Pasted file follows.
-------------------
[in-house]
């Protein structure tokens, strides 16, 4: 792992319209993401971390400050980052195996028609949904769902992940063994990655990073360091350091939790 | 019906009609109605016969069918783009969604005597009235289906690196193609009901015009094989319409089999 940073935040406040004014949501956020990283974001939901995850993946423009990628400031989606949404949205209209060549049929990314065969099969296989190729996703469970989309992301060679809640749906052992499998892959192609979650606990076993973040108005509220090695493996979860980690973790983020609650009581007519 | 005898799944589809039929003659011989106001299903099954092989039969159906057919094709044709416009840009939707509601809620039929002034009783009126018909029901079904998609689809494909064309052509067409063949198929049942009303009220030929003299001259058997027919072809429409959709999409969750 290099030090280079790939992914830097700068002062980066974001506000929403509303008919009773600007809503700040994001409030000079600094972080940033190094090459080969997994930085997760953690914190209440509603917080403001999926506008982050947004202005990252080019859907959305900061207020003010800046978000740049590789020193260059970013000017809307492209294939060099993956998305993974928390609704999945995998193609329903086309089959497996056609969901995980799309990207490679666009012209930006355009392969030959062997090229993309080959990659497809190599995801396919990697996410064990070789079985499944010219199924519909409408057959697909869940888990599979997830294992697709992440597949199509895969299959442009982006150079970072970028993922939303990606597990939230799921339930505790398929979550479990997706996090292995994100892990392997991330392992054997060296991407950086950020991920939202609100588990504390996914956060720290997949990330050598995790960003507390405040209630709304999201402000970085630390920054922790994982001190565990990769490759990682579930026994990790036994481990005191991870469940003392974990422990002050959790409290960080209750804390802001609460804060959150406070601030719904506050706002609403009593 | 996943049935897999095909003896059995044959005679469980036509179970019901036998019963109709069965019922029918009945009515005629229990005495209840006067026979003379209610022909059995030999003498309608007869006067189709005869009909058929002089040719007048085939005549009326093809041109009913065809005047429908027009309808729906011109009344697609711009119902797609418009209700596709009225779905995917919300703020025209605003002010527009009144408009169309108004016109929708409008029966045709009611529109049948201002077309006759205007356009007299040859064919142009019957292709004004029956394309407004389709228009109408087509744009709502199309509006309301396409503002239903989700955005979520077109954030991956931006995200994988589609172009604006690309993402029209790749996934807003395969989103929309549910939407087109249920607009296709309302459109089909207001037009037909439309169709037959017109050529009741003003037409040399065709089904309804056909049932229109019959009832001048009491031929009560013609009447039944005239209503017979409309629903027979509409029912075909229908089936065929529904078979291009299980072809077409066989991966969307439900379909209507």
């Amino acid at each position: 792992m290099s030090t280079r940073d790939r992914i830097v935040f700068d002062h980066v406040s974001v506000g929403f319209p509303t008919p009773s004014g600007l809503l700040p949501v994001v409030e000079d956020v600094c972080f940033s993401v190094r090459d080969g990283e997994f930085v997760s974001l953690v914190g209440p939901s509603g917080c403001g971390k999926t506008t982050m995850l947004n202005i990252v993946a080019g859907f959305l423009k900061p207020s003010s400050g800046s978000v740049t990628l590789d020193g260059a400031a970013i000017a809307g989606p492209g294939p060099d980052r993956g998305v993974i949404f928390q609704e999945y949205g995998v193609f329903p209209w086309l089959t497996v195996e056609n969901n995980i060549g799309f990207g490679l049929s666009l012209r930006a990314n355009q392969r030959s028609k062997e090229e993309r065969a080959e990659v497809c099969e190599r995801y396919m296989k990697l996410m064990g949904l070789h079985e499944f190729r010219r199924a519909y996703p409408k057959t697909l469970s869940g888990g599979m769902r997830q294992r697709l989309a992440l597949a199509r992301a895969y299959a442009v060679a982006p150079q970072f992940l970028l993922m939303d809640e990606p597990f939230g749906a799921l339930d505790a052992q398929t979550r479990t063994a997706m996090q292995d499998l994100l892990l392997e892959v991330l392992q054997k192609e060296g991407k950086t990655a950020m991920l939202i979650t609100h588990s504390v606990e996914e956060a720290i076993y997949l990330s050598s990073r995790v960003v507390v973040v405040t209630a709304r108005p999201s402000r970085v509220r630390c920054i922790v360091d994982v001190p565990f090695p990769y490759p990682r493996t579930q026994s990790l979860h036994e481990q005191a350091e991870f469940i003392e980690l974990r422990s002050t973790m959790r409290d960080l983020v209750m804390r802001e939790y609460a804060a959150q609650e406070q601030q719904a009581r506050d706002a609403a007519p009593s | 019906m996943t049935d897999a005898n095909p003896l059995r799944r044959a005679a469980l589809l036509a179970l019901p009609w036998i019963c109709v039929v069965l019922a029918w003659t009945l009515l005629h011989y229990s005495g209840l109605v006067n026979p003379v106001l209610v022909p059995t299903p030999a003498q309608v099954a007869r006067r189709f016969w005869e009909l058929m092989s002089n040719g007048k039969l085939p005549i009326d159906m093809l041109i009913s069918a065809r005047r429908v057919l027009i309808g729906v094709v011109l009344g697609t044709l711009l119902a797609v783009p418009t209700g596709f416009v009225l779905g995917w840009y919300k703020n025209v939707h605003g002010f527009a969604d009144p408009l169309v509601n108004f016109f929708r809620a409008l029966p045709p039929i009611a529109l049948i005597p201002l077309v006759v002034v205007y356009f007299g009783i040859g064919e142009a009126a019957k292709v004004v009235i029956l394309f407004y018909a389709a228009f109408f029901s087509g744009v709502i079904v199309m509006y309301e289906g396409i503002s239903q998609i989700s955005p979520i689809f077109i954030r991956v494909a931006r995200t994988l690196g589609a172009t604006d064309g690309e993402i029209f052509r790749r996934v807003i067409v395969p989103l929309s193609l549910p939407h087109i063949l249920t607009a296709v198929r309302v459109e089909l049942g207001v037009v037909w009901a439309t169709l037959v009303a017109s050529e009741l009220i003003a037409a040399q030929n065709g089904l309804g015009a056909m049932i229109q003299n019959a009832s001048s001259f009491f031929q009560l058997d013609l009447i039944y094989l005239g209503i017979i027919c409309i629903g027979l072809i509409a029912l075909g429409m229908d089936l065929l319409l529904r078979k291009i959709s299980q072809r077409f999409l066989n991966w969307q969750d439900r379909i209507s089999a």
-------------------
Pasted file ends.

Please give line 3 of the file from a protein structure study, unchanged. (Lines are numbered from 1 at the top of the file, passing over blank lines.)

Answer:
């Amino acid at each position: 792992m290099s030090t280079r940073d790939r992914i830097v935040f700068d002062h980066v406040s974001v506000g929403f319209p509303t008919p009773s004014g600007l809503l700040p949501v994001v409030e000079d956020v600094c972080f940033s993401v190094r090459d080969g990283e997994f930085v997760s974001l953690v914190g209440p939901s509603g917080c403001g971390k999926t506008t982050m995850l947004n202005i990252v993946a080019g859907f959305l423009k900061p207020s003010s400050g800046s978000v740049t990628l590789d020193g260059a400031a970013i000017a809307g989606p492209g294939p060099d980052r993956g998305v993974i949404f928390q609704e999945y949205g995998v193609f329903p209209w086309l089959t497996v195996e056609n969901n995980i060549g799309f990207g490679l049929s666009l012209r930006a990314n355009q392969r030959s028609k062997e090229e993309r065969a080959e990659v497809c099969e190599r995801y396919m296989k990697l996410m064990g949904l070789h079985e499944f190729r010219r199924a519909y996703p409408k057959t697909l469970s869940g888990g599979m769902r997830q294992r697709l989309a992440l597949a199509r992301a895969y299959a442009v060679a982006p150079q970072f992940l970028l993922m939303d809640e990606p597990f939230g749906a799921l339930d505790a052992q398929t979550r479990t063994a997706m996090q292995d499998l994100l892990l392997e892959v991330l392992q054997k192609e060296g991407k950086t990655a950020m991920l939202i979650t609100h588990s504390v606990e996914e956060a720290i076993y997949l990330s050598s990073r995790v960003v507390v973040v405040t209630a709304r108005p999201s402000r970085v509220r630390c920054i922790v360091d994982v001190p565990f090695p990769y490759p990682r493996t579930q026994s990790l979860h036994e481990q005191a350091e991870f469940i003392e980690l974990r422990s002050t973790m959790r409290d960080l983020v209750m804390r802001e939790y609460a804060a959150q609650e406070q601030q719904a009581r506050d706002a609403a007519p009593s | 019906m996943t049935d897999a005898n095909p003896l059995r799944r044959a005679a469980l589809l036509a179970l019901p009609w036998i019963c109709v039929v069965l019922a029918w003659t009945l009515l005629h011989y229990s005495g209840l109605v006067n026979p003379v106001l209610v022909p059995t299903p030999a003498q309608v099954a007869r006067r189709f016969w005869e009909l058929m092989s002089n040719g007048k039969l085939p005549i009326d159906m093809l041109i009913s069918a065809r005047r429908v057919l027009i309808g729906v094709v011109l009344g697609t044709l711009l119902a797609v783009p418009t209700g596709f416009v009225l779905g995917w840009y919300k703020n025209v939707h605003g002010f527009a969604d009144p408009l169309v509601n108004f016109f929708r809620a409008l029966p045709p039929i009611a529109l049948i005597p201002l077309v006759v002034v205007y356009f007299g009783i040859g064919e142009a009126a019957k292709v004004v009235i029956l394309f407004y018909a389709a228009f109408f029901s087509g744009v709502i079904v199309m509006y309301e289906g396409i503002s239903q998609i989700s955005p979520i689809f077109i954030r991956v494909a931006r995200t994988l690196g589609a172009t604006d064309g690309e993402i029209f052509r790749r996934v807003i067409v395969p989103l929309s193609l549910p939407h087109i063949l249920t607009a296709v198929r309302v459109e089909l049942g207001v037009v037909w009901a439309t169709l037959v009303a017109s050529e009741l009220i003003a037409a040399q030929n065709g089904l309804g015009a056909m049932i229109q003299n019959a009832s001048s001259f009491f031929q009560l058997d013609l009447i039944y094989l005239g209503i017979i027919c409309i629903g027979l072809i509409a029912l075909g429409m229908d089936l065929l319409l529904r078979k291009i959709s299980q072809r077409f999409l066989n991966w969307q969750d439900r379909i209507s089999a």